B1 with e-Replica
Journalism, Media Literacy, Reading, Social Studies

The METRO section takes readers into the neighborhoods — rural, suburban and urban — to report on the people, places and events of the D.C. Metropolitan area. In addition to the METRO reporting staff, columnists John Kelly, Petula Dvorak and Theresa Vargas give fresh perspectives on issues, people and events.


Teachers might have current METRO front pages (B1) to introduce students to the reader aids found at the top of the page as well as the number of stories that begin on this page. Use the e-Replica editions to give a sense of the variety of subjects covered. The following days offer a strong introduction to B1 coverage:

April 25, 2019: “Gifts of love, with no strings” is a follow-up to an earlier story about GMU student Eddie Adams. Read the lede for an example of a re-cap/summary lede. What is the new dimension to the first news story?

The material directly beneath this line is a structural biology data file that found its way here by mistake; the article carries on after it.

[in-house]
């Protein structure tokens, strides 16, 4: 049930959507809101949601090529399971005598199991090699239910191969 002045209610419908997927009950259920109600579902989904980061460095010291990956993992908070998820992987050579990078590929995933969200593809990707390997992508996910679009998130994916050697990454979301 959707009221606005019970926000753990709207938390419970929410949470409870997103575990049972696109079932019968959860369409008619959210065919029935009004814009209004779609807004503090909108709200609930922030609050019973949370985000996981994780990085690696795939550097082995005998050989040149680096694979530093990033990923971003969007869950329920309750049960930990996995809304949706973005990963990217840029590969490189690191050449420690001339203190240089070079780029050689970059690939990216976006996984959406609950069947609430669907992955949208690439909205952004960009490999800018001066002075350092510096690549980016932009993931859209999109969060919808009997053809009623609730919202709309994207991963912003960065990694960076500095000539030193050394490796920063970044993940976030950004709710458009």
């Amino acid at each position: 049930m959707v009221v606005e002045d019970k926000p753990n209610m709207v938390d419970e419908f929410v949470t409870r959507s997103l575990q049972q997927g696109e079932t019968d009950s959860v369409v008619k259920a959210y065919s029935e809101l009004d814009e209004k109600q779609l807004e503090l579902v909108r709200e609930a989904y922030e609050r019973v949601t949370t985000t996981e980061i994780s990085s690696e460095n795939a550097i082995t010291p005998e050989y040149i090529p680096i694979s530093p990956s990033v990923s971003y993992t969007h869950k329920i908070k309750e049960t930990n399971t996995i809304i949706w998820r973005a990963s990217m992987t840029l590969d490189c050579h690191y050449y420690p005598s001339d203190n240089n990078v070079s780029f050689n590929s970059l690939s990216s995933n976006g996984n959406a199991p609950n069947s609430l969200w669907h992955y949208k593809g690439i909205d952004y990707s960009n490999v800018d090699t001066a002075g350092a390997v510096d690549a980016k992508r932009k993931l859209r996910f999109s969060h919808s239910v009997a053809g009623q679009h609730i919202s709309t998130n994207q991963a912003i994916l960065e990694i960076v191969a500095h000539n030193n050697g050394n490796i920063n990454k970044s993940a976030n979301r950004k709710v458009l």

July 9, 2019: Note the size of headline typeface. Also, that headlines of feature stories are centered. Those of news stories begin at the left margin. What is the weather story? Where can a quick view of the day’s weather be found? Which story do they find most interesting?


July 29, 2019: How many stories deal directly with young people? Which do they want to continue reading? Note the tease for John Kelly’s Washington. Kelly attended high school in Maryland.


July 30, 2019: Assign a story to student groups to read and summarize. Did the lede paragraph, photograph and/or headline grab their attention? How does this story give you a glimpse into what is happening in the region?


August 1, 2019: One person’s life is briefly highlighted in the upper right corner each day. Some of the obituaries are local personalities. Why do you think this day’s person was selected?  Also discuss how the photograph, headline and subhead on B1 work together to communicate a basic idea before the first paragraph is read. What is student connotation of “Baltimore”? Who have visited there? What do students learn from the article? In what way does the article about Ben Carson balance coverage?


Read Petula Dvorak